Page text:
- Curriculum Enrichment: We commit to reviewing and renewing our curriculum to address historical legacies of oppression and contemporary issues of race, culture, sexual orientation, gender identity and expression, class, and ability.
Actions to be undertaken during 2020-22:
- Introduce curricular offerings with more authentic opportunities for students to experience a broad range of cultural experiences.
- Engage all faculty in collaborative review to honor the different histories and perspectives of all people and to strive to uphold strong social justice values.
- Consider carefully how lesson content is presented both through teaching and support materials in the classroom, the library, and throughout the school.
- Pay special attention to how material is introduced and represented at school-wide functions such as musical concerts, plays, and assemblies.
- Undertake an audit of photos, pictures, quotes etc. currently posted on walls and notice boards in classrooms, hallways, and the library and recommending changes as appropriate to increase the diversity in themes and messages promoted in the school.
- Build a collection of diversity, equity, and inclusion resources that are available at the school to support faculty, staff, parents, and students to enhance teaching and learning. These resources include books, movies, podcasts, and maintaining a list of potential local opportunities and events, etc.
- Community Outreach and Financial Aid: We commit to developing new financial aid and scholarship opportunities so that we can welcome parents and students from a diverse spectrum of humanity to our school community.
Actions to be undertaken during 2020 – 2023:
- Work with the HVS and Hawthorne Valley Association (HVA) development team to explore ways to proactively increase diversity of race, culture, gender, gender identity and expression, sexual orientation, class, and ability within the student body at HVS, specifically through the school’s tuition adjustment process, scholarship opportunities, and outreach.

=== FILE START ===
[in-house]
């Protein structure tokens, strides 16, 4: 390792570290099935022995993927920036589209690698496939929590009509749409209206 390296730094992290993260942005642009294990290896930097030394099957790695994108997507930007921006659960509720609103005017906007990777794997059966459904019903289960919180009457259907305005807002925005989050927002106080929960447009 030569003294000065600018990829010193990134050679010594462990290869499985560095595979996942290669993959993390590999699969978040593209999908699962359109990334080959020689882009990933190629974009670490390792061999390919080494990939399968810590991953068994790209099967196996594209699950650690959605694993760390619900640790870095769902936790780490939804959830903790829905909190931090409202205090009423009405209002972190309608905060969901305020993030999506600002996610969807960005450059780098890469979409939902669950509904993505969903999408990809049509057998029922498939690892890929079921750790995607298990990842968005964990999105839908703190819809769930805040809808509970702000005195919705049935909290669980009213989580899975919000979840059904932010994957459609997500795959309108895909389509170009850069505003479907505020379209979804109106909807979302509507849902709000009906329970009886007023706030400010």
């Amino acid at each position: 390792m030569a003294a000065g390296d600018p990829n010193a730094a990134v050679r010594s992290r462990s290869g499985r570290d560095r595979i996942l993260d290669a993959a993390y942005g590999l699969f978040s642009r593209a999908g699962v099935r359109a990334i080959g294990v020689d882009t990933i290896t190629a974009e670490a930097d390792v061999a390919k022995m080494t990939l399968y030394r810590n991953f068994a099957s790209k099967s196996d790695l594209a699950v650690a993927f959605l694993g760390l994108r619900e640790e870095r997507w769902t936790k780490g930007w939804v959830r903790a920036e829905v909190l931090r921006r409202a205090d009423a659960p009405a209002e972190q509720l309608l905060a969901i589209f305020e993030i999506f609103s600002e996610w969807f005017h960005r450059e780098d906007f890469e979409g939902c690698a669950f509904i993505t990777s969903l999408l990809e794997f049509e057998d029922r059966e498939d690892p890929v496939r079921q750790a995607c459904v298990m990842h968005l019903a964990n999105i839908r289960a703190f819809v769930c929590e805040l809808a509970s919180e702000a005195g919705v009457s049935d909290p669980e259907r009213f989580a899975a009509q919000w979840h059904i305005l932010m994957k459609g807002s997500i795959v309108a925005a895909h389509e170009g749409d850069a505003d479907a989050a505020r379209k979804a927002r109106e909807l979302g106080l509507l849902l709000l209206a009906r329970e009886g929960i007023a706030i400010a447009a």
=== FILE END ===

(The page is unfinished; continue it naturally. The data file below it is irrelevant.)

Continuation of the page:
- Work with HVS leadership to evaluate hiring practices in order to build diversity in the faculty and staff.
Why Are All the Black Kids Sitting Together in the Cafeteria by Beverly Daniel Tatum
The Fire Next Time by James Baldwin
Between the World and Me by Ta-Nehisi Coates
The New Jim Crow by Michelle Alexander
So You Want to Talk About Race? by Ijeoma Oluo
What If All the Kids Are White? by Louise Derman-Sparks and Patricia Ramsey
My Grandmother’s Hands: Racialized Trauma and the Pathway to Mending Our Hearts and Bodies by Resmaa Menakem
Whistling Vivaldi by Claude Steele
Waking up White by Debby Irving
Raising White Kids by Jennifer Harvey
White Fragility by Robin DiAngelo
Me and White Supremacy: Combat Racism, Change the World, and Become a Good Ancestor by Layla Saad
Stamped from the Beginning: The Definitive History of Racist Ideas in America by Ibram X. Kendi
How to Be an Anti-Racist by Ibram X. Kendi
Braiding Sweetgrass: Indigenous Wisdom, Scientific Knowledge and the Teachings of Plants by Robin Wall Kimmerer
White Awake’s list of essays (also check out the whole site), in particular David Dean, “Roots Deeper than Whiteness”; Lyla June, “The Vast and Beautiful World of Indigenous Europe“; and Derek Rasmussen, “Qallunology 101” and “Qallunology 201“
Eyes on the Prize (documentary series)
The Hate U Give
I Am Not Your Negro
Traces of the Trade
Do The Right Thing
The Long Walk Home
Robin DiAngelo and Resmaa Menakem did a workshop in May on “Covid-19 and racial embodiment” that was very powerful to watch.
Geographies of Racial Capitalism with Ruth Wilson Gilmore
Race: The Power of an Illusion (3 parts, available to rent on vimeo, or watch a free 30 min excerpt on How the Racial Wealth Gap was Created)
Scene on Radio – Season 2 “Seeing White”
Speaking of Racism